In the 1960s and '70s, however, young California stars dreamed of playing for John Wooden's Bruins. Jamaal Wilkes, a Berkeley native who won two NCAA titles in Westwood, admired Alcindor and the other UCLA standouts who guided those legendary squads.
It wasn't really necessary for the Bruins to recruit him and his peers.
"If you were from California, most guys wanted to go there," Wilkes said.
But the recruiting terrain is more complex today, especially among the blue-chip players. Many won't stay long. They're often seeking the quickest path to millions in the NBA.
So coaches must persuade kids to come to their respective campuses and be prepared to replenish their talent pools if and when those athletes leave early. Plus, many local kids, who travel the country each summer on the grassroots circuit, are more comfortable leaving home today. Proximity is not always a guaranteed advantage.
The Bruins' recent woes haven't helped. The school's greatest stretch came decades before its current targets were born. The bottom line is just one national title since Wooden retired 38 years ago.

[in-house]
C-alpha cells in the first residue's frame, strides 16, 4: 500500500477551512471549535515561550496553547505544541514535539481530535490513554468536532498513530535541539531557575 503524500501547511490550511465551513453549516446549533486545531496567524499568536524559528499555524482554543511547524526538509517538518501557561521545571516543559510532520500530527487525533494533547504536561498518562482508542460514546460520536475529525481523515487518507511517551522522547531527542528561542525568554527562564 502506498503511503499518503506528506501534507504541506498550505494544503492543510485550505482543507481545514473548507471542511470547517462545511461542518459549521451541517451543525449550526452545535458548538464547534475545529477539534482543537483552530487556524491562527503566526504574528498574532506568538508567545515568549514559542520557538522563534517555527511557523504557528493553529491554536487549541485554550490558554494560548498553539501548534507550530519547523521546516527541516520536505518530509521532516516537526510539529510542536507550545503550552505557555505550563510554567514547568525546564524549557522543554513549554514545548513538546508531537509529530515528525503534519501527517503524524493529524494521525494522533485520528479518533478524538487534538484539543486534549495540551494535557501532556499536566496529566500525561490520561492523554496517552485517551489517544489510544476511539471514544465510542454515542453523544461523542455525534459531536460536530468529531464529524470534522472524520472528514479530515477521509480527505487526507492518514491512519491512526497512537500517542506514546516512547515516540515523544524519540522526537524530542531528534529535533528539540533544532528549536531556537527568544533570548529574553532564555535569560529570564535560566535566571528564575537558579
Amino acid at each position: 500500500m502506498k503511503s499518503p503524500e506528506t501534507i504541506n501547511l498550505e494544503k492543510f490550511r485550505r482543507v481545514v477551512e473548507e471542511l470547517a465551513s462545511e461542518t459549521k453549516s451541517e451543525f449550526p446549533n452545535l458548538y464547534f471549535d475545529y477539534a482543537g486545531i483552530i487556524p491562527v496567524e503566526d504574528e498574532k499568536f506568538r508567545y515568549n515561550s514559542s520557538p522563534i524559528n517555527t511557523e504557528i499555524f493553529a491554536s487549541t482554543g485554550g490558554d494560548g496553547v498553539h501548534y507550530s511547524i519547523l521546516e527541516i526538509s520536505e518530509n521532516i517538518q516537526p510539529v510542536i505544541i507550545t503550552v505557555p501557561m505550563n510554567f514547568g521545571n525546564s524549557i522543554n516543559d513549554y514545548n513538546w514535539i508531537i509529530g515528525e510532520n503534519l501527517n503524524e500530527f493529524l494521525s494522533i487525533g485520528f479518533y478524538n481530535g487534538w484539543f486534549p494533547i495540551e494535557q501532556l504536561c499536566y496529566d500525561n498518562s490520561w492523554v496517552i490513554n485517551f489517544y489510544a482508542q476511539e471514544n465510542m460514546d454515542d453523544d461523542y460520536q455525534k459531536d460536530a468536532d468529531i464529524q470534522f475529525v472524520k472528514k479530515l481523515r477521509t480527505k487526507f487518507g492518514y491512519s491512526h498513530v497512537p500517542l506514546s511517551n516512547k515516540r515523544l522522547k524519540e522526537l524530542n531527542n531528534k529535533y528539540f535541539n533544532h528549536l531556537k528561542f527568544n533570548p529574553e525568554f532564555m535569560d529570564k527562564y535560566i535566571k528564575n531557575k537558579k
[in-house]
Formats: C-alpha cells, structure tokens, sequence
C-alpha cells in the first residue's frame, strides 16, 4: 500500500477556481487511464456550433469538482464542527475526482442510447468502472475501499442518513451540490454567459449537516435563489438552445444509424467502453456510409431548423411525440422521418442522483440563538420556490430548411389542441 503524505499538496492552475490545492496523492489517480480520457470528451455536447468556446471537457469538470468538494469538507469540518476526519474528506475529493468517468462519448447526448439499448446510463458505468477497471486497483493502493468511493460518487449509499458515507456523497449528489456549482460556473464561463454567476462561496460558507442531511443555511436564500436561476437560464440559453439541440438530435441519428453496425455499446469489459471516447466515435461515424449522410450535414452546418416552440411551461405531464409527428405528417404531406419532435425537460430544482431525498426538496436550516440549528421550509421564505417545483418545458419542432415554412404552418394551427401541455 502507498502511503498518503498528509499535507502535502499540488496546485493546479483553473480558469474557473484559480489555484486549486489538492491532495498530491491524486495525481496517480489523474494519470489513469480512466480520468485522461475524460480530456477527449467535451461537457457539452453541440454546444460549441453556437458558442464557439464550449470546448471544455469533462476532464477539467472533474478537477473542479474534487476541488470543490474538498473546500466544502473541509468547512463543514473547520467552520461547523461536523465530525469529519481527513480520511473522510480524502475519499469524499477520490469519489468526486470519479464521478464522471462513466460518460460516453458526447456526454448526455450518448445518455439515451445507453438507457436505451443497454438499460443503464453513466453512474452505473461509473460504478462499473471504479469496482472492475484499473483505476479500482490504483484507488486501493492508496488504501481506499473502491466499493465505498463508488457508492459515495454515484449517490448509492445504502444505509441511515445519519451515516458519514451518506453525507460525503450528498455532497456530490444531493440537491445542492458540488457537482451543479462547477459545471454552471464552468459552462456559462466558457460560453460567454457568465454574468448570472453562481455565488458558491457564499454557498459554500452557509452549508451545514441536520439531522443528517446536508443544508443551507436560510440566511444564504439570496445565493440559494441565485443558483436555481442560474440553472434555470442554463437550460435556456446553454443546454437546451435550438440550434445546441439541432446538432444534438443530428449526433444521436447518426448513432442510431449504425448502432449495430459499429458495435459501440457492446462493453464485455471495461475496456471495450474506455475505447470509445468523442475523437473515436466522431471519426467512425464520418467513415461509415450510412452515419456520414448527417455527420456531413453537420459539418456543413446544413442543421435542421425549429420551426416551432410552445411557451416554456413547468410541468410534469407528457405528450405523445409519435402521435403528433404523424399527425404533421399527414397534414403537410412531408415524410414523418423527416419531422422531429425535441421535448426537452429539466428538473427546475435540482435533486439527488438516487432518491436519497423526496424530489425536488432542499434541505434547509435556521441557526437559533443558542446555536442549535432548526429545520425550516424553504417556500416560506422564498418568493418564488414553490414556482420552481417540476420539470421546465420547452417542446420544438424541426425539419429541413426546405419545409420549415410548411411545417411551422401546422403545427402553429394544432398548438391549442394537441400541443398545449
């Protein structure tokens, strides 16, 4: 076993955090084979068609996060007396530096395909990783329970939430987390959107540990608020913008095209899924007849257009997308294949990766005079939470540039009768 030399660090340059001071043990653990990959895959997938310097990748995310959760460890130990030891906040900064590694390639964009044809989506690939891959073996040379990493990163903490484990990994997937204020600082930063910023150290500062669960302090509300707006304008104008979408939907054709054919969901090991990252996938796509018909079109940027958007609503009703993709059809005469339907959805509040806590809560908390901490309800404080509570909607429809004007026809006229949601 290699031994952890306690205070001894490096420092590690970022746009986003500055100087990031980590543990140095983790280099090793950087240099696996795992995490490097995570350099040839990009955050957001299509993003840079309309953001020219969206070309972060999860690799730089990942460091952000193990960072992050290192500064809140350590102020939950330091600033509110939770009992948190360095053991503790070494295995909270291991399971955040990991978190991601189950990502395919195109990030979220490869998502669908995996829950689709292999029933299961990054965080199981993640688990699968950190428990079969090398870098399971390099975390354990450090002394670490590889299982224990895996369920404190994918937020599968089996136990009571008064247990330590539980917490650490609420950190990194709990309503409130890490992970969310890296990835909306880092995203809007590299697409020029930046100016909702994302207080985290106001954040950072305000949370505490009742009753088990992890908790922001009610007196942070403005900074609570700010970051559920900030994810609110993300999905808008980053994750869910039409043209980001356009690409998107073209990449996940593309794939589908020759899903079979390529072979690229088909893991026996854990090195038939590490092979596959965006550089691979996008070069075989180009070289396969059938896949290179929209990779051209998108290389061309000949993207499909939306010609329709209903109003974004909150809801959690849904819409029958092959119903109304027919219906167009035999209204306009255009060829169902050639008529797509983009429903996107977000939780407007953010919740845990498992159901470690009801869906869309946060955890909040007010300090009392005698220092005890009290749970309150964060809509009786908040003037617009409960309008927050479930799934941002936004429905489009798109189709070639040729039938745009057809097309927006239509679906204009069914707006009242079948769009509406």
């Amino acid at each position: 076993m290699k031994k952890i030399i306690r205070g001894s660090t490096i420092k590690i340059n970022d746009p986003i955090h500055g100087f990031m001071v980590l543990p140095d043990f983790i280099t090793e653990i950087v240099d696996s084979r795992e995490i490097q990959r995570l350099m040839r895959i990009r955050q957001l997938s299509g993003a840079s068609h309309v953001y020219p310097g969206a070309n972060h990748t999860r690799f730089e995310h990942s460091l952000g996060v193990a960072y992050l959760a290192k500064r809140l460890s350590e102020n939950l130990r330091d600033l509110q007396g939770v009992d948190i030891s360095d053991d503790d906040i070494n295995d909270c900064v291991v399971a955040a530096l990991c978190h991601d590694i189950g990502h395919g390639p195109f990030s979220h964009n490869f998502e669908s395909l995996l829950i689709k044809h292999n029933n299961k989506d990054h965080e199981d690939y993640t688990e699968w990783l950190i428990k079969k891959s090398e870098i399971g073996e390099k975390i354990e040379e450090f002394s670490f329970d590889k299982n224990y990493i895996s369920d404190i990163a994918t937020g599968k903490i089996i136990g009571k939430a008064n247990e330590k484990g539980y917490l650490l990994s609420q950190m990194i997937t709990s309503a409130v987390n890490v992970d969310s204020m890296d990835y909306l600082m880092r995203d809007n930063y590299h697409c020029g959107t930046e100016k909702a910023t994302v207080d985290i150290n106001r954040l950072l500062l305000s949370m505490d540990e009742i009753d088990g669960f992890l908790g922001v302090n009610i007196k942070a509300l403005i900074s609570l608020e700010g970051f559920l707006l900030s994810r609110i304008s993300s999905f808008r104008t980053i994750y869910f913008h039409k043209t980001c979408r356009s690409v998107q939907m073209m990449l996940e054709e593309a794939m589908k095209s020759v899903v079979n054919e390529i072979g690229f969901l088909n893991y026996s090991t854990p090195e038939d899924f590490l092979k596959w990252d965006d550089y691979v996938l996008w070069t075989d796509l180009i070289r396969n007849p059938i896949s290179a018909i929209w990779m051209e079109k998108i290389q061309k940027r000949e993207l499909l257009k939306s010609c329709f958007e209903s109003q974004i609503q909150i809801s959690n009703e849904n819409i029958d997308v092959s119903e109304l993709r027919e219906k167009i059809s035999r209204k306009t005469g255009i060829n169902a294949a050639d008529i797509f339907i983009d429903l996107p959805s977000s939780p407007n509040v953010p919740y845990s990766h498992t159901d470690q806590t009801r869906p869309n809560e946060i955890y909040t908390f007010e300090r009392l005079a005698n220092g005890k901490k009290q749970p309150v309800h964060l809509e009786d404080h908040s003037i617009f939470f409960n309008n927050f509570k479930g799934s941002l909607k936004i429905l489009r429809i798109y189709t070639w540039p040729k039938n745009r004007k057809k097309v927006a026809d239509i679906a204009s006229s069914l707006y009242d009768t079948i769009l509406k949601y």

Alford's first season is an audition for a new group of players that never witnessed UCLA's glory years.
He is not intimidated by the challenge and its inherent difficulty.
He has better access to California's top prospects than most high-major coaches. And he has connections to West Coast high school and AAU programs after signing multiple players from the region when he was at New Mexico.
But will that be enough?
"Players have a lot of options," Alford said. "We obviously hope when they look at UCLA and they come see us and they get to know who we are and all the things that we have to offer, [they realize] you're not going to have to leave the state to fulfill the things that you're wanting to do in college."